Stumps also keep the former tree’s root system alive, allowing it to continue to grow. These roots could impact the foundation of your house and sap nutrients from the soil needed by other plants. If the roots are close to the soil, then they and the stump itself could be challenging to mow around.
If you do nothing, then your tree stump will eventually decompose. However, this could take several years. How quickly the stump decomposes may depend on the size of the stump, the type of tree that it was, pests, environment, and more.
Replanting After Stump Removal
Stumps can negatively impact the value of your home, while new growth could give it a boost. If you’re getting rid of a stump, you may want to plant something else to fill the empty space. However, it’s not as simple as just putting a sapling where the stump used to be. There are some things you’ll want to consider before planting that new tree.
Don’t plant that new tree directly where the old one used to be. In fact, if you can avoid doing it in the same area entirely, that would be best. The soil has likely been stripped of nutrients by the old root system. However, if you’ve got limited options and you must plant the new tree near the old root system, aim to make it at least a few feet away from the old stump – more if the tree was large.
You also want to help the old root system die. Dig up as much of it as you can. Consider waiting a year or two to give it time to further decompose. If the old root system is too healthy, then it will compete with the new tree for resources.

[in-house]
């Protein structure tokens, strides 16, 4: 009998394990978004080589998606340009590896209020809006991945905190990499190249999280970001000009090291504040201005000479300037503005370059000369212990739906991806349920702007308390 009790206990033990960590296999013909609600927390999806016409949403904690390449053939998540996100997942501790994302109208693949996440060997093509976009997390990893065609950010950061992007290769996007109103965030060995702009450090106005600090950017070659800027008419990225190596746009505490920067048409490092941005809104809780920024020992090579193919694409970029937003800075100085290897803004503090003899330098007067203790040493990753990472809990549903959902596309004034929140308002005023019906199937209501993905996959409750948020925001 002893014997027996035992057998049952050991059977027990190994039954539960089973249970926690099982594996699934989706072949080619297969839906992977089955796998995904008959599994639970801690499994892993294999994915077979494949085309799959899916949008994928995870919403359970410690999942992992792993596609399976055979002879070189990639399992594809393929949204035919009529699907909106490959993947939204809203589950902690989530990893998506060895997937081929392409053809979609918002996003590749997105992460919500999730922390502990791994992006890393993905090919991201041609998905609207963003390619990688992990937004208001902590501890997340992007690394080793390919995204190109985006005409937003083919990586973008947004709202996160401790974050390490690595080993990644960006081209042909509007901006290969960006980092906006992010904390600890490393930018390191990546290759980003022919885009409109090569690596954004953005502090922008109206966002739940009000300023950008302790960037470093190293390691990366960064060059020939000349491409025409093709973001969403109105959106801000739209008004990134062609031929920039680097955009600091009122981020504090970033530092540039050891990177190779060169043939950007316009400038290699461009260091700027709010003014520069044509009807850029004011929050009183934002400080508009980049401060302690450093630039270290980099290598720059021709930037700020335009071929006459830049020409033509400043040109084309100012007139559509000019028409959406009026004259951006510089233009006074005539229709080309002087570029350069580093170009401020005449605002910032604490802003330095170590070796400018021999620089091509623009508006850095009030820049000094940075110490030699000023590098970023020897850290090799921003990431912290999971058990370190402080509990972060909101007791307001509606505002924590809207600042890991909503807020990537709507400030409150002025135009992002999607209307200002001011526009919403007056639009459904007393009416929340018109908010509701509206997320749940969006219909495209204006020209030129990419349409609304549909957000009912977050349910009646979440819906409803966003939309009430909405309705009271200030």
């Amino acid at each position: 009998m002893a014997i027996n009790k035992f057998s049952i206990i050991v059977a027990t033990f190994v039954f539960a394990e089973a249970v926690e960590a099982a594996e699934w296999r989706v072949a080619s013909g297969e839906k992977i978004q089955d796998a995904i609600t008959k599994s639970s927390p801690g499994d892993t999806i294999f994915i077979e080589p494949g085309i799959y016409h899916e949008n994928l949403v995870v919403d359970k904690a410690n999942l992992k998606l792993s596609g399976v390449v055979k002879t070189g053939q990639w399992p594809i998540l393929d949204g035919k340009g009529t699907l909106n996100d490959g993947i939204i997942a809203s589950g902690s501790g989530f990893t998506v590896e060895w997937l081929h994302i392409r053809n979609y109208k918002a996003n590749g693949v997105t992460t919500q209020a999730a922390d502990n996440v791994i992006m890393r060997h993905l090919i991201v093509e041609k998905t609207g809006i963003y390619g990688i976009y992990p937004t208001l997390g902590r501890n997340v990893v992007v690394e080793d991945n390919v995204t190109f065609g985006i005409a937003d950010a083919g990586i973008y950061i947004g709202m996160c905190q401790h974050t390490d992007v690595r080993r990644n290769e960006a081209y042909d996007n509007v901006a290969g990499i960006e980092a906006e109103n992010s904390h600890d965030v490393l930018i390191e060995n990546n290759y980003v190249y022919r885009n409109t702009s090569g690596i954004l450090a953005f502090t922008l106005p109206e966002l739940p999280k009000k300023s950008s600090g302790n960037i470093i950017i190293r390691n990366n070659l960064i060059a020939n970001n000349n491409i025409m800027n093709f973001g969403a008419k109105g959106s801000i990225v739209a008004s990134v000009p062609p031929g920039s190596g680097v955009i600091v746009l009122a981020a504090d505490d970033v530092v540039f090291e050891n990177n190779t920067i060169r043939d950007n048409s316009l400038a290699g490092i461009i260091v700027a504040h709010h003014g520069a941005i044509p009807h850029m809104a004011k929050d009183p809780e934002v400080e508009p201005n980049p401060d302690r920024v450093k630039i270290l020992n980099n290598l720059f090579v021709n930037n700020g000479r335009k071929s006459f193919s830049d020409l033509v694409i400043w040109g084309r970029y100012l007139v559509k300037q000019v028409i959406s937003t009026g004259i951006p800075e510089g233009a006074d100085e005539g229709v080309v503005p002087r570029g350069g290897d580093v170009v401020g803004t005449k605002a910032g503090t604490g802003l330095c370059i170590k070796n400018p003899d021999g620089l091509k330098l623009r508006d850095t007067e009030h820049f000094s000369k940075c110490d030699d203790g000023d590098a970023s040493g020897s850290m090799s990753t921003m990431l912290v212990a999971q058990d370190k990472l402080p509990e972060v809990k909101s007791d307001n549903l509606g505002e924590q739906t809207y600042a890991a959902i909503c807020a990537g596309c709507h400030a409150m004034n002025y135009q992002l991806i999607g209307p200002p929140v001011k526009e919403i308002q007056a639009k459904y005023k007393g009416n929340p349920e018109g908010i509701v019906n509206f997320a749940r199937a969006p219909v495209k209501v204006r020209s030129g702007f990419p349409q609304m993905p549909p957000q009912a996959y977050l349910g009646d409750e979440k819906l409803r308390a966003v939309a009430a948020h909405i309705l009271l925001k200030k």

Finally, think about what killed the other tree. If it was a disease or some kind, then choose a new tree that won’t be affected by the same condition. For Colorado, it helps to consider trees that are well-suited to dry climates as under-watering can also affect tree health.
How to Safely Get Rid of a Tree Stump
The number one way to rid yourself of a tree stump, and the way we’ll be discussing in the most detail here, is to grind it down using a stump grinder. However, if you’re concerned about the cost of renting the equipment or paying for a professional, then you could consider some less effective methods.
You can help your tree stump rot more quickly by dosing it with chemicals. Start by drilling several holes in the stump about 10 inches deep. Fill the holes with a mixture containing potassium nitrate. You can buy tree stump removal chemicals specifically tailored for the job. Fill the holes with water to dissolve the chemical and wait. This will speed along the stump’s decay. It could take several weeks for the stump to decay enough for you to effectively chip it away and dig it out.